References to a Chapter in a Book.
When citing a chapter of a book, capitalize as for a journal article title (see 22.214.171.124, English-Language Titles, Journal Articles and Parts of Books); do not use quotation marks. Inclusive page numbers of the chapter should be given (see 3.12.10, Page Numbers or Chapter Number).
1. Prince M, Glozier N, Sousa R, Dewey M. Measuring disability across physical, mental, and cognitive disorders. In: Regier DA, Narrow WE, Kuhl EA, Kupfer DJ, eds. The Conceptual Evolution of DSM-5. American Psychiatric Publishing Inc; 2011:189-227.
2. Boushey CJ. Application of research paradigms to nutrition practice. In: Coulston AM, Boushey CJ, Ferruzzi MG, eds. Nutrition in the Prevention and Treatment of Disease. 3rd ed. Academic Press; 2013:99-105.
The basic format for references to books published via media other than print is as follows:
■ Authors’ surnames and initials (the names of all authors should be given unless there are more than 6, in which case the names of the first 3 authors are used, followed by “et al”) or name of the group if the author is a group
■ Chapter title (Note: If the reference is to the entire book, the information about chapter title is not included.)
■ In: Editor(s)
■ Book Title
■ Edition number (if it is the second edition or higher; mention of first edition is not necessary; eg, 2nd ed)
■ Book medium
■ Publisher’s name
■ Copyright year or publication date
■ Chapter number (or inclusive pages if available)
■ Accessed [date]
■ URL (verify that the link still works as close as possible to publication)
1. Style Manual Committee, Council of Science Editors. Scientific Style and Format: The CSE Manual for Authors, Editors, and Publishers. 8th ed. University of Chicago Press/Council of Science Editors; 2014. Accessed June 18, 2019. https://www.scientificstyleandformat.org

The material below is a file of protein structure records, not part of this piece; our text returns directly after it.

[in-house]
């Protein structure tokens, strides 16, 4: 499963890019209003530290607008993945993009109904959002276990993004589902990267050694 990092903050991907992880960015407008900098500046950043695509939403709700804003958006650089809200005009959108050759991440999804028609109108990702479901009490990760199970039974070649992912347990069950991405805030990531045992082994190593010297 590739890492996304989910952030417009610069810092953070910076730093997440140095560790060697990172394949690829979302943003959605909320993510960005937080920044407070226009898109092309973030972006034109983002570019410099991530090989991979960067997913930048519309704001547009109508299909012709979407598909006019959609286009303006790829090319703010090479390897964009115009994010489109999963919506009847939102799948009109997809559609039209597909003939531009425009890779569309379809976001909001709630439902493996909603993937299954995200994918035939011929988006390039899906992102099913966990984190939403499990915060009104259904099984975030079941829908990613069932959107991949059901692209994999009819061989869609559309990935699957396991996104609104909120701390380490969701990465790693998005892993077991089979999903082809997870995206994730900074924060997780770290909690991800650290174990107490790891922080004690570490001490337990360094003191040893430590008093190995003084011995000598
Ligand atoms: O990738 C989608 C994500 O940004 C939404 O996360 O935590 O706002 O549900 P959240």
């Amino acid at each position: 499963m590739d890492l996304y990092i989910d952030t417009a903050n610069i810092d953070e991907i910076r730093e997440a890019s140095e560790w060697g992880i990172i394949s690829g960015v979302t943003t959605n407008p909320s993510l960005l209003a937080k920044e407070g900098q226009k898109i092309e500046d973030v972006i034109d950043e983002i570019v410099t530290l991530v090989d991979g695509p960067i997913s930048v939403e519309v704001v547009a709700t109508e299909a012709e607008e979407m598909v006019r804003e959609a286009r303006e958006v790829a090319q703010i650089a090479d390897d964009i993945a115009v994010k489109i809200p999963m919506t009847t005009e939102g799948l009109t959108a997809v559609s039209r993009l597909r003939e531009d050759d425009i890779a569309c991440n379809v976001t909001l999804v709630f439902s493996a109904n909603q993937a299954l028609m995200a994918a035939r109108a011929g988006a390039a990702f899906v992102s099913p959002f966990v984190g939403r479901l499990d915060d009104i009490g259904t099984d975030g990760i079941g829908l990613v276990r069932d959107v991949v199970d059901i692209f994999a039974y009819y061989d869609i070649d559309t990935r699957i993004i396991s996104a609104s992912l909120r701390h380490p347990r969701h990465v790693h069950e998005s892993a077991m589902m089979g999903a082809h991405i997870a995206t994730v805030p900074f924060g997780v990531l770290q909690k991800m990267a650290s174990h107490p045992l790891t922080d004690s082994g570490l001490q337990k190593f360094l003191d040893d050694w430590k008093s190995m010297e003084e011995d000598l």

2. Sudarsky L. Gait and balance disorders. In: Kasper DL, Fauci AS, Longo DL, Hauser SL, Jameson JL, Loscalzo J, eds. Harrison’s Principles of Internal Medicine. 19th ed. McGraw-Hill; 2015:chap 32. Accessed February 10, 2016. http://www.harrisonsim.com/index.php
3. Patrias K, Wendling DL, ed. Citing Medicine: The NLM Style Guide for Authors, Editors, and Publishers. 2nd ed. National Library of Medicine; 2007-. Updated October 2, 2015. Accessed August 11, 2016. http://www.nlm.nih.gov/citingmedicine
When referring to an entire book, rather than pages or a specific section, use the following format (see 3.7, about References, Authors).
1. Etzel RA, Balk SJ, eds. Pediatric Environmental Health. American Academy of Pediatrics; 2011.
2. Adkinson NF Jr, Bochner BS, Burks W, et al, eds. Middleton’s Allergy: Principles and Practice. 8th ed. Saunders; 2014.
3. Sacks O. Hallucinations. Alfred A Knopf; 2012.
4. Patterson JW. Weedon’s Skin Pathology. 4th ed. Churchill Livingstone; 2016.
5. Australian Technical Advisory Group on Immunisation (ATAGI). The Australian Immunisation Handbook. 10th ed. Australian Government Dept of Health; 2015.
The following e-books online E:
6. World Health Organization. Health Worker Roles in Providing Safe Abortion Care and Post-abortion Contraception. World Health Organization; 2015. Accessed August 15, 2016. https://srhr.org/safeabortion/
7. Guyatt G, Rennie D, Meade MO, Cook DJ. Users’ Guides to the Medical Literature: A Manual for Evidence-Based Clinical Practice. 3rd ed. McGraw-Hill Education; 2015. Accessed August 15, 2016. https://jamaevidence.mhmedical.com/book.aspx?bookID=847